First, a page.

BUFFALO, N.Y. -- After months of anticipation, Auston Matthews could finally breathe a sigh of relief. Now he can focus on the task at hand -- helping turn around a Toronto Maple Leafs franchise that has fallen on hard times.
The Maple Leafs selected the Arizona-born center with the first overall pick of the 2016 NHL draft in Buffalo. Matthews became the seventh American to be chosen first overall and the first since 2007, when Patrick Kane went first overall to the Chicago Blackhawks.
"My heart was beating as I was walking up there," Matthews said. "Very nerve-racking. Once they called my name, it was definitely a sigh of relief. A lot of excitement. It was a pretty unbelievable feeling."
Matthews has been considered the consensus top pick for months due to his size, creativity and work ethic. At 6-foot-2, 216 pounds, he has the potential to become the Maple Leafs' first true franchise center since Mats Sundin departed in 2008.
"Our logic was very simple, I think," Maple Leafs general manager Lou Lamoriello said. "In our opinion he was the best player available but not only being the best player he satisfies a need at center and is a complete player, one who can play 200 feet. So I think if you have chance of getting a player like that, it's really a no-brainer."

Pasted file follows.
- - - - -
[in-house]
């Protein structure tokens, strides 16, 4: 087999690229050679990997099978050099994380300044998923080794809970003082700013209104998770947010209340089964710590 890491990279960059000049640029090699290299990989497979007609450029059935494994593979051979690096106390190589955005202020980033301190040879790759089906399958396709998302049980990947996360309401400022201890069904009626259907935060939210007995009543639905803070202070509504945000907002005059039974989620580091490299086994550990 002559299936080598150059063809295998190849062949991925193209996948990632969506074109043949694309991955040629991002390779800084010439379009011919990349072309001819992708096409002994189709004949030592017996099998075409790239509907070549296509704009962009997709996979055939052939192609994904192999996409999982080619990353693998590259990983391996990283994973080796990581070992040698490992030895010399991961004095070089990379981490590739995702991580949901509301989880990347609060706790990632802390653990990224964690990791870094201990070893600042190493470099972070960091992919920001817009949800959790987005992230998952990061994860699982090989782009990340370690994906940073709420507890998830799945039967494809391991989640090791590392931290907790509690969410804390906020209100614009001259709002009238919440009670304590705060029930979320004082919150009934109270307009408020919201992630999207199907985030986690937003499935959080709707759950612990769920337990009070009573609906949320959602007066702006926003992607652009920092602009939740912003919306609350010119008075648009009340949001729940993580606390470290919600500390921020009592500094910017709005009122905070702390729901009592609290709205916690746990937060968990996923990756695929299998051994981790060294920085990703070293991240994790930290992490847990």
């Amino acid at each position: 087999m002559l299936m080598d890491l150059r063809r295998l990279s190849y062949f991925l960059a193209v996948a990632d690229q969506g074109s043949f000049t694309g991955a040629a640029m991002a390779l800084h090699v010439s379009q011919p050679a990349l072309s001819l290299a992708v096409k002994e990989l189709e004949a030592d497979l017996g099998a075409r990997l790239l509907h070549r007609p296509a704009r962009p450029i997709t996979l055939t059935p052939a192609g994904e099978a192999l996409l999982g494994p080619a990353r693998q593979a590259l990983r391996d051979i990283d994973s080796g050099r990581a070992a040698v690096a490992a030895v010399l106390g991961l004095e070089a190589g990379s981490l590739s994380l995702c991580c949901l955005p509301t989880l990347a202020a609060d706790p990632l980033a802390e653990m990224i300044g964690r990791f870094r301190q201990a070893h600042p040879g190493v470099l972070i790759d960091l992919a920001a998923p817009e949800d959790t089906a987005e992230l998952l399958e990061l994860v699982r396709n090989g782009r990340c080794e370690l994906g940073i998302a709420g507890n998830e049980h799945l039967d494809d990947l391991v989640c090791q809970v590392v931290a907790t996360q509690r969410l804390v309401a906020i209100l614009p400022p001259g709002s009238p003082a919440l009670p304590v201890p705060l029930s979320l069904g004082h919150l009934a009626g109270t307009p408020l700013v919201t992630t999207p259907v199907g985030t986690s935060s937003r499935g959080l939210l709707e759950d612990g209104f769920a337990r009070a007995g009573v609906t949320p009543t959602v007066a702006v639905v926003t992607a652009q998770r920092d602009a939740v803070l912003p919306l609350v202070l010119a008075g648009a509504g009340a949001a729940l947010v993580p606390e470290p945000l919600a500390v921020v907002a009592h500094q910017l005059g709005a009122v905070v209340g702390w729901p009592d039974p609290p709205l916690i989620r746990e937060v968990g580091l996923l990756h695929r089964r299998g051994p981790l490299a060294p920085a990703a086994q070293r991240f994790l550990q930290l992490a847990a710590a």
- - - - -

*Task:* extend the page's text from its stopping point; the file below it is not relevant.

Toronto has lacked star power up the middle for years and has been in a rebuilding mode for much of the last decade.
The Maple Leafs missed the playoffs in 10 of the past 11 seasons and finished with the worst record in the NHL (29-42-11) this past season. They attempted to move in a different direction in recent seasons with several changes within their front office. Hall of Famer Brendan Shanahan was named team president in April 2014, and Lamoriello and head coach Mike Babcock joined the team last offseason.
Matthews didn't want to refer to himself as a "savior," but the expectations for the 18-year-old are sky high.
"Hockey's a team game, so there's really no savior," Matthews said. "I want to be an impact player. I believe I can be a franchise centerman, a No. 1 centerman in the NHL so that's my ultimate goal."